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Complete Health Indicator Report of Multiple Births

Definition

Plurality is the number of all live births and pregnancy losses (miscarriages, ectopic pregnancies, fetal deaths, selective reductions) in a pregnancy. Multiple births are twins, triplets, quadruplets, and higher order births.

Numerator

Number of live births which were part of a multiple pregnancy (twin, triplet, etc.)

Denominator

Total number of live births

Data Interpretation Issues

Each infant in a multiple birth is counted separately, so, for example, three triplets refers to three live born infants, not three sets of triplets and not necessarily three infants from the same triplet set. If, for example, a mother has a triplet pregnancy and one child is not live born, the two live born infants are each still considered to be one of a set of triplets, not twins.

Why Is This Important?

There is a high risk of adverse outcome for multiple births. The outcomes are addressed in the respective indicator profiles.

How Are We Doing?

There were 38% more multiple births in 2016 than in 1990 and the rate of multiple birth increased 70% in that same time period. Both the number and rate of multiple births generally increased through the 1990s and 2000s before beginning to decline after 2011. The vast majority (97%) of multiple births are twins. The number of triplets peaked in 1998 (at 467) and the proportion of multiples that are triplets is now less than one-third of what it was that year (2.8% and 10.1%, respectively).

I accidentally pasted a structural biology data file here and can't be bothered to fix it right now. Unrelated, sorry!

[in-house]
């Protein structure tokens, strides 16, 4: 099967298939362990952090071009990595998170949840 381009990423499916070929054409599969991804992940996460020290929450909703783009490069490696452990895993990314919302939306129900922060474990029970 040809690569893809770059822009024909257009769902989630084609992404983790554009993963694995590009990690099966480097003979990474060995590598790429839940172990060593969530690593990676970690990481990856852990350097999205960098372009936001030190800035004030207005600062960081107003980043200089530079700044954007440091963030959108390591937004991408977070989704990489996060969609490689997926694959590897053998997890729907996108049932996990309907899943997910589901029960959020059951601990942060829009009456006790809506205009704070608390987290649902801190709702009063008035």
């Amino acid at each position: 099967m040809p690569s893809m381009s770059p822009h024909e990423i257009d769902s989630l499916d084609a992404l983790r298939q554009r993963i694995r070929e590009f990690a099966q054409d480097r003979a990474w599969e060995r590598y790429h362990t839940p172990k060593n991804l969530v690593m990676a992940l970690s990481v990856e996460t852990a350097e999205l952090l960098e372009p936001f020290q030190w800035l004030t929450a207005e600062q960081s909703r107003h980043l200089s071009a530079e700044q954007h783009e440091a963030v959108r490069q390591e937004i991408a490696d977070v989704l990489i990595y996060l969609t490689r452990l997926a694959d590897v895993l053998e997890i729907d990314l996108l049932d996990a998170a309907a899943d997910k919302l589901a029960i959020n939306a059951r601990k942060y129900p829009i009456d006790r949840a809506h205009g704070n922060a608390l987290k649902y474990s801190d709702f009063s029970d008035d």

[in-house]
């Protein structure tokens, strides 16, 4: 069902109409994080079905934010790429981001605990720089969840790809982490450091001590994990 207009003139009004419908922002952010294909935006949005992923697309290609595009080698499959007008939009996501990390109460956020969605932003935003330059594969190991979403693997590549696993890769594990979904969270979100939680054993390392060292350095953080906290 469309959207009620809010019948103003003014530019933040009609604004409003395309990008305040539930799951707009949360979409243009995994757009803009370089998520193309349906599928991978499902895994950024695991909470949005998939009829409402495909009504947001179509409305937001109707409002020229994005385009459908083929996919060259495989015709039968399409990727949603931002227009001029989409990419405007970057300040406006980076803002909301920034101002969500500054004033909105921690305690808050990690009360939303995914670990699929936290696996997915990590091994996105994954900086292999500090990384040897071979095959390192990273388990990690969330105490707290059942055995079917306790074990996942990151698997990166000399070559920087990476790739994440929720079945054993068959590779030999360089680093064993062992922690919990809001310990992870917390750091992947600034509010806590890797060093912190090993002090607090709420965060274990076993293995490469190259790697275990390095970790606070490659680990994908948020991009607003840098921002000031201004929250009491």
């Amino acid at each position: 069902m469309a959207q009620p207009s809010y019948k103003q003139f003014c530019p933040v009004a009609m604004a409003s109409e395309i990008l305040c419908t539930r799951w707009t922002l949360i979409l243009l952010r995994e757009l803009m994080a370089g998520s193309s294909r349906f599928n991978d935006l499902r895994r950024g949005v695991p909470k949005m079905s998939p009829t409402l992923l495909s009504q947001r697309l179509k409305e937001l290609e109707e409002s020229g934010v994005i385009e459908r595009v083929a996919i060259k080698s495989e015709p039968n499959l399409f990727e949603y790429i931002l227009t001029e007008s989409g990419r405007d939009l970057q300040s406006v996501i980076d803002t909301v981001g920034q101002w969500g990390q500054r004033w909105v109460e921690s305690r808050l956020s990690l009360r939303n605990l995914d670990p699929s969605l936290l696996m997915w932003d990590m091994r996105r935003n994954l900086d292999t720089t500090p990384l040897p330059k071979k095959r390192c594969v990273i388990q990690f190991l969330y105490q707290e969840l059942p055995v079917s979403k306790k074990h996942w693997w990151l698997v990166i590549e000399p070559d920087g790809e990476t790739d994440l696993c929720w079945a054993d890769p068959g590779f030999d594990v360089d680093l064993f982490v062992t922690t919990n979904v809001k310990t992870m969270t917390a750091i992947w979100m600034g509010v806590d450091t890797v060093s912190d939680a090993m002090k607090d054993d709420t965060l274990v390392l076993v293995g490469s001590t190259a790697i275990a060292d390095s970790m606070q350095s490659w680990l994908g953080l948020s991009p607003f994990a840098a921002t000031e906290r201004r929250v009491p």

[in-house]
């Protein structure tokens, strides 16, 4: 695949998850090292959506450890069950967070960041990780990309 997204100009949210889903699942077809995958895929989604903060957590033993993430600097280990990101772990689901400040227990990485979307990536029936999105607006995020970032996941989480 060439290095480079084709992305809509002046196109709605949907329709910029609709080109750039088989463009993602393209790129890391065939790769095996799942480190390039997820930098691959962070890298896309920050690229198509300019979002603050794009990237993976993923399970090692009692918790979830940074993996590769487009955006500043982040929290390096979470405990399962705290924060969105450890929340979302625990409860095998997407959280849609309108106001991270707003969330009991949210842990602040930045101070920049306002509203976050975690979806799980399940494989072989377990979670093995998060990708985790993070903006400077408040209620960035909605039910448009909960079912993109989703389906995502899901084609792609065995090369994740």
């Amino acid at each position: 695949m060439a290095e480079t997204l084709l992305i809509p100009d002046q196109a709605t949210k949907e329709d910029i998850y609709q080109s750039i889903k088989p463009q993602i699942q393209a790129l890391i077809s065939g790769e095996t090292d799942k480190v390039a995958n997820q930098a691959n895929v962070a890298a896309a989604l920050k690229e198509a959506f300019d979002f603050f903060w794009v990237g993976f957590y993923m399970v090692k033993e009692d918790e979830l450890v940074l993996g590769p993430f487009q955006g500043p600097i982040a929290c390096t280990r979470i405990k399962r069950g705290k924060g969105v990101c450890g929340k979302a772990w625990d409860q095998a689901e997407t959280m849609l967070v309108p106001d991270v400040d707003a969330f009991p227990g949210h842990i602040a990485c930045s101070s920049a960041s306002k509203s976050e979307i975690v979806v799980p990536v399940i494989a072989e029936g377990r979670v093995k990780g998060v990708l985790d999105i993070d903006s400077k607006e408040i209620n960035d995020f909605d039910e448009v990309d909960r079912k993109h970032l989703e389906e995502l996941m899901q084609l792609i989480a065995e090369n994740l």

How Do We Compare With the U.S.?

The multiple birth rate in New Jersey has been higher than that of the nation as a whole since 1991 and currently is 15% higher. This is thought to be due, in part, to assisted reproductive technology (ART) and the proximity of such services throughout the state, as well as the affluence of some parts of New Jersey compared to other parts of the country. Since 2001, state law has required health insurers to provide coverage for medically necessary expenses incurred in diagnosis and treatment of infertility, including ART.[http://www.njleg.state.nj.us/2000/Bills/PL01/236_.HTM ^1^]

Evidence-based Practices

The American College of Obstetricians and Gynecologists' (ACOG) Committee on Ethics published an Opinion report in 2017 advising obstetrician-gynecologists (Ob/Gyns) to be knowledgeable about the medical risks of multifetal pregnancy, the potential medical benefits of multifetal pregnancy reduction, and the complex ethical issues inherent in decisions regarding multifetal pregnancy reduction. Multifetal pregnancies should be prevented whenever possible. When multifetal pregnancies do occur, incorporating the ethical framework presented in the Committee Opinion will help Ob/Gyns counsel and guide patients as they make decisions regarding continuing or reducing their multifetal pregnancies.[https://www.acog.org/Clinical-Guidance-and-Publications/Committee_Opinions/Committee_on-Ethics/Multifetal-Pregnancy-Reduction ^2^]


Related Indicators

Related Health Status Outcomes Indicators:




Graphical Data Views

Multiple Births by Year, New Jersey and the U.S., 1990-2016

::chart - missing::

US/NJYearPercentage of Live BirthsNumer- ator
Record Count: 70
US19902.3%96,893
US19912.4%98,125
US19922.4%99,255
US19932.5%100,613
US19942.6%101,658
US19952.6%101,709
US19962.7%106,689
US19972.9%110,874
US19983.0%118,295
US19993.1%121,628
US20003.1%126,241
US20013.2%128,717
US20023.3%132,535
US20033.3%136,328
US20043.4%139,494
US20053.4%139,816
US20063.4%143,625
US20073.4%145,388
US20083.4%144,928
US20093.5%143,557
US20103.5%138,065
US20113.5%136,686
US20123.4%135,943
US20133.5%137,024
US20143.5%139,862
US20153.5%137,278
US20163.4%135,726